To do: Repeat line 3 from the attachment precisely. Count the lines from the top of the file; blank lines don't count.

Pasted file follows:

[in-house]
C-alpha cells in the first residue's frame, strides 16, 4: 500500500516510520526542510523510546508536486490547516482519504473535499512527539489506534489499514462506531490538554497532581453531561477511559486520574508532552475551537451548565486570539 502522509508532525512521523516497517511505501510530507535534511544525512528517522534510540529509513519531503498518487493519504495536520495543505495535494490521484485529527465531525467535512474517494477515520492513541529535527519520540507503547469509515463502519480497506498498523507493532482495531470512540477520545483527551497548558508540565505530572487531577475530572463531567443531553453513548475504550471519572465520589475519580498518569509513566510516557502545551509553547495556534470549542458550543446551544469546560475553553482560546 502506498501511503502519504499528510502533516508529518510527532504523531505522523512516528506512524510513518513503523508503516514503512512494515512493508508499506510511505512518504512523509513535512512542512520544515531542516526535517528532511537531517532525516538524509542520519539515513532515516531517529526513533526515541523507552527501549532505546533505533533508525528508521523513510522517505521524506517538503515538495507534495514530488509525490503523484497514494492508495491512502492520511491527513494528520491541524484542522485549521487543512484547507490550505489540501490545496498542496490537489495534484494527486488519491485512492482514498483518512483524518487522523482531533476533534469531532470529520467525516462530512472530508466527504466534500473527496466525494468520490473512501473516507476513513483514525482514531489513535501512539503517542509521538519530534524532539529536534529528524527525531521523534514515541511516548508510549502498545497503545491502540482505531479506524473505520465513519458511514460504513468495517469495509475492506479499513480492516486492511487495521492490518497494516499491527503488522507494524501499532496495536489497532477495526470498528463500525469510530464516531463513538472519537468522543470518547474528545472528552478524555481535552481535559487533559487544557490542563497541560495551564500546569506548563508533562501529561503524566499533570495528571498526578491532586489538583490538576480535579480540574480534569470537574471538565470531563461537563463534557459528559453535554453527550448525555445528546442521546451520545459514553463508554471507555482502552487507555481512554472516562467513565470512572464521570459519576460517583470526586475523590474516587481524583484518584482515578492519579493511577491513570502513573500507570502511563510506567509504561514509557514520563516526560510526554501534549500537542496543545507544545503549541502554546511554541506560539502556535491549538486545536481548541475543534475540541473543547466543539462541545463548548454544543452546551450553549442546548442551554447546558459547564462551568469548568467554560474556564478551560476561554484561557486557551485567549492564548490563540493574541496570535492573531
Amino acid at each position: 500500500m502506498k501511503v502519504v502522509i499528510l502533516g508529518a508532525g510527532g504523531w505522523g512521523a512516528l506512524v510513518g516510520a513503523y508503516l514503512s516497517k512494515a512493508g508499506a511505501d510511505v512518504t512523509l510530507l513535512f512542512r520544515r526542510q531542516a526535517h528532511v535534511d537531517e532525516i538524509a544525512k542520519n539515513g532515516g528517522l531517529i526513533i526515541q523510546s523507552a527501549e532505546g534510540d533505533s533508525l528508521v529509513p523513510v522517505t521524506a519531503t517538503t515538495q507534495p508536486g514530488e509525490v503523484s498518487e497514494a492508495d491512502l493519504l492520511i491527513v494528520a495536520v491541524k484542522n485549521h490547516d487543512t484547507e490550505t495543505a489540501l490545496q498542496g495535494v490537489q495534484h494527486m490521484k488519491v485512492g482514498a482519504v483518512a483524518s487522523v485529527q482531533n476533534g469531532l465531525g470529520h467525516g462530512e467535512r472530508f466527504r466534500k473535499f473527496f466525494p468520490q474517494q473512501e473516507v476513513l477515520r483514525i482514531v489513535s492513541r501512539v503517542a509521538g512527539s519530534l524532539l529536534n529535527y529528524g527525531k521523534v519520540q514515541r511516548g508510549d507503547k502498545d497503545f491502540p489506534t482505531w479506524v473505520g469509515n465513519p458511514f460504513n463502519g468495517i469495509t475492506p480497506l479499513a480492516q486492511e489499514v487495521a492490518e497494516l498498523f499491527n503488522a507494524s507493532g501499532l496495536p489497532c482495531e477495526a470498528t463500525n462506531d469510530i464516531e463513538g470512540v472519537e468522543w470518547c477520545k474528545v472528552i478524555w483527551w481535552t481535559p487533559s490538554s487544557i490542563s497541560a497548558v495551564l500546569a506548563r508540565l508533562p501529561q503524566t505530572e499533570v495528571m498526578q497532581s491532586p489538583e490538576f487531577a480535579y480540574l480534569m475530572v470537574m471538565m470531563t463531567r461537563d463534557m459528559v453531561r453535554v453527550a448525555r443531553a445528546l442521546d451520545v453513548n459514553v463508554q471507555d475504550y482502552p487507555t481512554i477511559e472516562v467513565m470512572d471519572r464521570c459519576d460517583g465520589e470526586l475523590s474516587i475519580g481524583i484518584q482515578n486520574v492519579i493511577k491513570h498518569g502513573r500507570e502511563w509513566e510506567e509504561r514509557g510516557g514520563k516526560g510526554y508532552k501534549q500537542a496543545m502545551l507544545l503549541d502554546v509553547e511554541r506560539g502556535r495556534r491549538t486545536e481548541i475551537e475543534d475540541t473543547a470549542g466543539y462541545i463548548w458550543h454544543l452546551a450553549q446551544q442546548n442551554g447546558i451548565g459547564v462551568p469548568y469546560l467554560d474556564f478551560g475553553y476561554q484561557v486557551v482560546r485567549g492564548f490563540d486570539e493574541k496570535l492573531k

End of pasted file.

Amino acid at each position: 500500500m502506498k501511503v502519504v502522509i499528510l502533516g508529518a508532525g510527532g504523531w505522523g512521523a512516528l506512524v510513518g516510520a513503523y508503516l514503512s516497517k512494515a512493508g508499506a511505501d510511505v512518504t512523509l510530507l513535512f512542512r520544515r526542510q531542516a526535517h528532511v535534511d537531517e532525516i538524509a544525512k542520519n539515513g532515516g528517522l531517529i526513533i526515541q523510546s523507552a527501549e532505546g534510540d533505533s533508525l528508521v529509513p523513510v522517505t521524506a519531503t517538503t515538495q507534495p508536486g514530488e509525490v503523484s498518487e497514494a492508495d491512502l493519504l492520511i491527513v494528520a495536520v491541524k484542522n485549521h490547516d487543512t484547507e490550505t495543505a489540501l490545496q498542496g495535494v490537489q495534484h494527486m490521484k488519491v485512492g482514498a482519504v483518512a483524518s487522523v485529527q482531533n476533534g469531532l465531525g470529520h467525516g462530512e467535512r472530508f466527504r466534500k473535499f473527496f466525494p468520490q474517494q473512501e473516507v476513513l477515520r483514525i482514531v489513535s492513541r501512539v503517542a509521538g512527539s519530534l524532539l529536534n529535527y529528524g527525531k521523534v519520540q514515541r511516548g508510549d507503547k502498545d497503545f491502540p489506534t482505531w479506524v473505520g469509515n465513519p458511514f460504513n463502519g468495517i469495509t475492506p480497506l479499513a480492516q486492511e489499514v487495521a492490518e497494516l498498523f499491527n503488522a507494524s507493532g501499532l496495536p489497532c482495531e477495526a470498528t463500525n462506531d469510530i464516531e463513538g470512540v472519537e468522543w470518547c477520545k474528545v472528552i478524555w483527551w481535552t481535559p487533559s490538554s487544557i490542563s497541560a497548558v495551564l500546569a506548563r508540565l508533562p501529561q503524566t505530572e499533570v495528571m498526578q497532581s491532586p489538583e490538576f487531577a480535579y480540574l480534569m475530572v470537574m471538565m470531563t463531567r461537563d463534557m459528559v453531561r453535554v453527550a448525555r443531553a445528546l442521546d451520545v453513548n459514553v463508554q471507555d475504550y482502552p487507555t481512554i477511559e472516562v467513565m470512572d471519572r464521570c459519576d460517583g465520589e470526586l475523590s474516587i475519580g481524583i484518584q482515578n486520574v492519579i493511577k491513570h498518569g502513573r500507570e502511563w509513566e510506567e509504561r514509557g510516557g514520563k516526560g510526554y508532552k501534549q500537542a496543545m502545551l507544545l503549541d502554546v509553547e511554541r506560539g502556535r495556534r491549538t486545536e481548541i475551537e475543534d475540541t473543547a470549542g466543539y462541545i463548548w458550543h454544543l452546551a450553549q446551544q442546548n442551554g447546558i451548565g459547564v462551568p469548568y469546560l467554560d474556564f478551560g475553553y476561554q484561557v486557551v482560546r485567549g492564548f490563540d486570539e493574541k496570535l492573531k